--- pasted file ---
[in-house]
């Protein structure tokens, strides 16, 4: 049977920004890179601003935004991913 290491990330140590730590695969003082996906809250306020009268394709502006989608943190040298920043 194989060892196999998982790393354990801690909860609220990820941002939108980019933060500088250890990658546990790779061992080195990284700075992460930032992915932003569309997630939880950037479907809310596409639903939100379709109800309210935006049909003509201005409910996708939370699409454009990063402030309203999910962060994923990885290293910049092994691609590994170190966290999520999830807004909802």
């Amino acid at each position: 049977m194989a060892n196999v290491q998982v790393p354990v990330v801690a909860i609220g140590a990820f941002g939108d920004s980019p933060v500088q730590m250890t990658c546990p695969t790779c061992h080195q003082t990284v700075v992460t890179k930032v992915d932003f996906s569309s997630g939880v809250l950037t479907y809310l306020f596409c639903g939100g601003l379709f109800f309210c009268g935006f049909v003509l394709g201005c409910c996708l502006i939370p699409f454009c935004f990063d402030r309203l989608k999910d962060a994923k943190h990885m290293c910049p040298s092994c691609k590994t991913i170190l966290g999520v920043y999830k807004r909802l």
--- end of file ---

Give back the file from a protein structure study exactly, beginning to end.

[in-house]
């Protein structure tokens, strides 16, 4: 049977920004890179601003935004991913 290491990330140590730590695969003082996906809250306020009268394709502006989608943190040298920043 194989060892196999998982790393354990801690909860609220990820941002939108980019933060500088250890990658546990790779061992080195990284700075992460930032992915932003569309997630939880950037479907809310596409639903939100379709109800309210935006049909003509201005409910996708939370699409454009990063402030309203999910962060994923990885290293910049092994691609590994170190966290999520999830807004909802």
């Amino acid at each position: 049977m194989a060892n196999v290491q998982v790393p354990v990330v801690a909860i609220g140590a990820f941002g939108d920004s980019p933060v500088q730590m250890t990658c546990p695969t790779c061992h080195q003082t990284v700075v992460t890179k930032v992915d932003f996906s569309s997630g939880v809250l950037t479907y809310l306020f596409c639903g939100g601003l379709f109800f309210c009268g935006f049909v003509l394709g201005c409910c996708l502006i939370p699409f454009c935004f990063d402030r309203l989608k999910d962060a994923k943190h990885m290293c910049p040298s092994c691609k590994t991913i170190l966290g999520v920043y999830k807004r909802l």